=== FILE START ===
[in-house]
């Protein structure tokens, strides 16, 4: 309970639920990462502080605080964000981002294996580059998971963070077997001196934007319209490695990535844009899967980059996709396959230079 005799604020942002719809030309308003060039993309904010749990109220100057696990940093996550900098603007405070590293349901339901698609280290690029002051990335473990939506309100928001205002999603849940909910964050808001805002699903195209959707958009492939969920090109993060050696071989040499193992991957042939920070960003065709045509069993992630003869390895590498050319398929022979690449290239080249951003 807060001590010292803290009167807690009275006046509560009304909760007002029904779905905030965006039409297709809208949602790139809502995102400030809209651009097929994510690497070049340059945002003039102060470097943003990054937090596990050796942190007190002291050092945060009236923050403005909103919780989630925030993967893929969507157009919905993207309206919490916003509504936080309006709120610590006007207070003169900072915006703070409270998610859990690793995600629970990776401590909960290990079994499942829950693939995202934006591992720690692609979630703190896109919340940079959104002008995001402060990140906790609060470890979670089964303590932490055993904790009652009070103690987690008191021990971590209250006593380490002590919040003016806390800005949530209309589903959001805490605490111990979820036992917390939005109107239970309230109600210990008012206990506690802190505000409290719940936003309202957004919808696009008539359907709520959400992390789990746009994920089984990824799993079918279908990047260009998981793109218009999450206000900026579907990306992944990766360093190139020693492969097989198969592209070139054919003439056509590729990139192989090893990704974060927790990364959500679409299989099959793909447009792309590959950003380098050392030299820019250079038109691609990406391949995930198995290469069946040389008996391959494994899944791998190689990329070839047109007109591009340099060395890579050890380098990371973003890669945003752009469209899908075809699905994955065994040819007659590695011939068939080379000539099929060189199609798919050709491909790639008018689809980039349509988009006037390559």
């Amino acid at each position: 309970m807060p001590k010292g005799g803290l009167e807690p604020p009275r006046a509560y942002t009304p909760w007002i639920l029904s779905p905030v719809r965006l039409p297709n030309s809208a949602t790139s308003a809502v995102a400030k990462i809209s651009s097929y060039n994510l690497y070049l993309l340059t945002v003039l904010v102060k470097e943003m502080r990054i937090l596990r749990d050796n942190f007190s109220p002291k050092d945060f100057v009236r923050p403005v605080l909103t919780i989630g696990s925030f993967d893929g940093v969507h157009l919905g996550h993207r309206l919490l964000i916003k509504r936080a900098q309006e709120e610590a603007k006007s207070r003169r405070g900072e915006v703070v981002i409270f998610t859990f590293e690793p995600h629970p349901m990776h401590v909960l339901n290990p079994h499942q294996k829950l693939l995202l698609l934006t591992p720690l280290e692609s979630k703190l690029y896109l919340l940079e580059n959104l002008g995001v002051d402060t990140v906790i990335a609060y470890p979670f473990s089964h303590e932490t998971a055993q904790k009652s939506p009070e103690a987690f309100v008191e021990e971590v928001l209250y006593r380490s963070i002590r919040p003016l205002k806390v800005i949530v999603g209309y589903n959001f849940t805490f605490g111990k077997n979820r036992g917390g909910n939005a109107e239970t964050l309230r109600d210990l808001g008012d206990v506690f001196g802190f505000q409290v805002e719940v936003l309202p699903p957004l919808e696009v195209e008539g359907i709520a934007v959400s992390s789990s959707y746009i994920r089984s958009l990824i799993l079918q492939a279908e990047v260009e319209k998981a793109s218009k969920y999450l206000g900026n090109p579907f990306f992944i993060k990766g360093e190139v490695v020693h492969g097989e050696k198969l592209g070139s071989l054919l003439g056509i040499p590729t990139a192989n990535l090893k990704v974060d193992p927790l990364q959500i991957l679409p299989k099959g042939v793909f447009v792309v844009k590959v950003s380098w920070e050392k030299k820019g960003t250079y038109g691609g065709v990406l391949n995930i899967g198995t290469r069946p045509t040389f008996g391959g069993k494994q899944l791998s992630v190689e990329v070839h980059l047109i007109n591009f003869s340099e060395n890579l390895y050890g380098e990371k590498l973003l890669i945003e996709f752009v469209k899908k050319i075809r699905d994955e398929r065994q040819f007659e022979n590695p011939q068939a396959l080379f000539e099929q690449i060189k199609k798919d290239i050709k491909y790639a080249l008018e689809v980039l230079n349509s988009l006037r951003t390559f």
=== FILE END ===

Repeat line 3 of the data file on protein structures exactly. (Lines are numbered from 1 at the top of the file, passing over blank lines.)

């Amino acid at each position: 309970m807060p001590k010292g005799g803290l009167e807690p604020p009275r006046a509560y942002t009304p909760w007002i639920l029904s779905p905030v719809r965006l039409p297709n030309s809208a949602t790139s308003a809502v995102a400030k990462i809209s651009s097929y060039n994510l690497y070049l993309l340059t945002v003039l904010v102060k470097e943003m502080r990054i937090l596990r749990d050796n942190f007190s109220p002291k050092d945060f100057v009236r923050p403005v605080l909103t919780i989630g696990s925030f993967d893929g940093v969507h157009l919905g996550h993207r309206l919490l964000i916003k509504r936080a900098q309006e709120e610590a603007k006007s207070r003169r405070g900072e915006v703070v981002i409270f998610t859990f590293e690793p995600h629970p349901m990776h401590v909960l339901n290990p079994h499942q294996k829950l693939l995202l698609l934006t591992p720690l280290e692609s979630k703190l690029y896109l919340l940079e580059n959104l002008g995001v002051d402060t990140v906790i990335a609060y470890p979670f473990s089964h303590e932490t998971a055993q904790k009652s939506p009070e103690a987690f309100v008191e021990e971590v928001l209250y006593r380490s963070i002590r919040p003016l205002k806390v800005i949530v999603g209309y589903n959001f849940t805490f605490g111990k077997n979820r036992g917390g909910n939005a109107e239970t964050l309230r109600d210990l808001g008012d206990v506690f001196g802190f505000q409290v805002e719940v936003l309202p699903p957004l919808e696009v195209e008539g359907i709520a934007v959400s992390s789990s959707y746009i994920r089984s958009l990824i799993l079918q492939a279908e990047v260009e319209k998981a793109s218009k969920y999450l206000g900026n090109p579907f990306f992944i993060k990766g360093e190139v490695v020693h492969g097989e050696k198969l592209g070139s071989l054919l003439g056509i040499p590729t990139a192989n990535l090893k990704v974060d193992p927790l990364q959500i991957l679409p299989k099959g042939v793909f447009v792309v844009k590959v950003s380098w920070e050392k030299k820019g960003t250079y038109g691609g065709v990406l391949n995930i899967g198995t290469r069946p045509t040389f008996g391959g069993k494994q899944l791998s992630v190689e990329v070839h980059l047109i007109n591009f003869s340099e060395n890579l390895y050890g380098e990371k590498l973003l890669i945003e996709f752009v469209k899908k050319i075809r699905d994955e398929r065994q040819f007659e022979n590695p011939q068939a396959l080379f000539e099929q690449i060189k199609k798919d290239i050709k491909y790639a080249l008018e689809v980039l230079n349509s988009l006037r951003t390559f």